The Federal goals in mounting this expedition were to use the port of Jacksonville as a means to shipping [captured?] "cotton, lumber, Timber, Turpentine, and the other products of the State," to cut off "commissary" supplies originating in Florida, and to obtain recruits for "colored regiments."

A political objective of the campaign was the desire of some Republicans to see a loyal government installed in Florida:
1864 was a presidential year, and various factions within the Republican Party hoped to organize a loyal Florida government in time to send delegates to the Republican nominating convention. Treasury Secretary Salmon P. Chase was particularly intrigued with this possibility. Chase's protege Lyman D. Stickney, the Union Tax Commissioner for Florida, lobbied hard for an increased Federal military presence in the state. President Lincoln became aware of Chase and Stickney's machinations, and Lincoln himself hoped to see a loyal Florida government returned to the Union under the terms of his December, 1863 Reconstruction Proclamation.
But the Confederate victory at Olustee denied the Union any of its goals, and played an important role in keeping Tallahassee the only Confederate state capitol east of the Mississippi that was not captured by Federal troops.

Thursday, May 27, 2004

Florida's Civil War History 

I picked up the newly-published Guide Book to America's Civil War Sites at a local bookstore and a quick check of the table of contents indicated that Key West's Fort Zachary Taylor was the only Florida location listed.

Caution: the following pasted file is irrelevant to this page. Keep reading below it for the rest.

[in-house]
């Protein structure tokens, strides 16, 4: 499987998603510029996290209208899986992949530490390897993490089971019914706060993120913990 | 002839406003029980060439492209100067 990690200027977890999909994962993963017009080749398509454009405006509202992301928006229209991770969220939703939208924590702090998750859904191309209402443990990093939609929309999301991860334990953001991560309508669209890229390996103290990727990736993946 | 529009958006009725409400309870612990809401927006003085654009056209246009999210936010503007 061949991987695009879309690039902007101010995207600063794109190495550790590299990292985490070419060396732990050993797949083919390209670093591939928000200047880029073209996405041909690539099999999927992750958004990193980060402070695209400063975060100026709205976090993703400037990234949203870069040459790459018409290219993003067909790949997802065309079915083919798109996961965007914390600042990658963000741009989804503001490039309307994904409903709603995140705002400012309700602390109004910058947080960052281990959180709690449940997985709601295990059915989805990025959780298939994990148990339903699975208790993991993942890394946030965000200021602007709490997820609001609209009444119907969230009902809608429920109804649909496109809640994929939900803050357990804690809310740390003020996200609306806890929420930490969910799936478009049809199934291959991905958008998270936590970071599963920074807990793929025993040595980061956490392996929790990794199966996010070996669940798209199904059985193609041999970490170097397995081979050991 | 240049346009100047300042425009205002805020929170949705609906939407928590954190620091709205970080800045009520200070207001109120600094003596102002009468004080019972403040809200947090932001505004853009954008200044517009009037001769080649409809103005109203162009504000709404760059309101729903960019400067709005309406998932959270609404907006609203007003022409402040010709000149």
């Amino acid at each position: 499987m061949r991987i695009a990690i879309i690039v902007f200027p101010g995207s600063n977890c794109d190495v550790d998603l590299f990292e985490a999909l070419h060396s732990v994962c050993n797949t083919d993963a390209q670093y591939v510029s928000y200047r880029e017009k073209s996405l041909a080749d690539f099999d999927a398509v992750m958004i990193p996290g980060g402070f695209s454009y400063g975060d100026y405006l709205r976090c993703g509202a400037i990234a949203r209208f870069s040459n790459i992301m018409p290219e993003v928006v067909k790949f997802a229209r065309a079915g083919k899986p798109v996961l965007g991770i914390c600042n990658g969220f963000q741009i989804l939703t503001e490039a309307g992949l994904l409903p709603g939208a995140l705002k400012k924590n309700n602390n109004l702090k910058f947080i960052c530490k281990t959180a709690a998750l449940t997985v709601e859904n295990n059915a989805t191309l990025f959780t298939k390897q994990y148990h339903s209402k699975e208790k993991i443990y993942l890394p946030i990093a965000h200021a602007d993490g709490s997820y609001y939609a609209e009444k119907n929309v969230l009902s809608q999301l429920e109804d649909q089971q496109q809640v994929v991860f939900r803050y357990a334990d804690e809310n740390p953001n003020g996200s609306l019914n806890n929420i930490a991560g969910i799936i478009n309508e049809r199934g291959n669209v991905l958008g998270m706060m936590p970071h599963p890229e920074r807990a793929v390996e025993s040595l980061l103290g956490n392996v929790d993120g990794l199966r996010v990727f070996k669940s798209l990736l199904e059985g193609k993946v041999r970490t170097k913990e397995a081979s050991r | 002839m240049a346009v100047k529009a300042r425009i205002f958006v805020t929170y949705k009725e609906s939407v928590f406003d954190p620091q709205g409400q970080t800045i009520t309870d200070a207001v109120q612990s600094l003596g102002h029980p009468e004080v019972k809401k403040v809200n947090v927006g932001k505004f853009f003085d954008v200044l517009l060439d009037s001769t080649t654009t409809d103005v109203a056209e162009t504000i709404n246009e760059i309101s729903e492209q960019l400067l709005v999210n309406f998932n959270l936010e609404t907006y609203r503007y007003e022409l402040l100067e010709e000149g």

Naturally I thought several other Florida sites should have been included, starting with Fort Pickens, located on Santa Rosa Island, at the mouth of Pensacola Bay. Arguably, this is where the first shots of the Civil War were fired.

On January 13, 1861, just three days after Florida's Ordinance of Succession was passed, shots were exchanged between Federal troops at the fort and a party of reconnoitering "intruders."
By pure luck, the United States war sloop, Wyandotte, happened to be at anchor off the island. Marines from the Wyandotte landed and helped [the]thin band of Union loyalists mount the fort's cannons, which in winter normally remained disassembled.
Shortly thereafter as many as 8,000 Confederate troops were assembled in Pensacola, but before any serious attempt to capture the fortification could be made, Lincoln reinforced the garrison (April 12, 1861).

Subsequent warfare consisted of occasional raids and one "battle" in October, 1861, at which casualties consisted of 67 Union and 87 Confederates. Toward the end of November both sides engaged in an artillery duel.
Over these two days, 5,000 Union and 1,000 Confederate projectiles were fired, most falling short of their targets into Pensacola Bay. So thunderous was the noise that it is said "thousands of dead fish floated to the surface of Pensacola Bay, and windows shattered seven miles away in the town of Pensacola."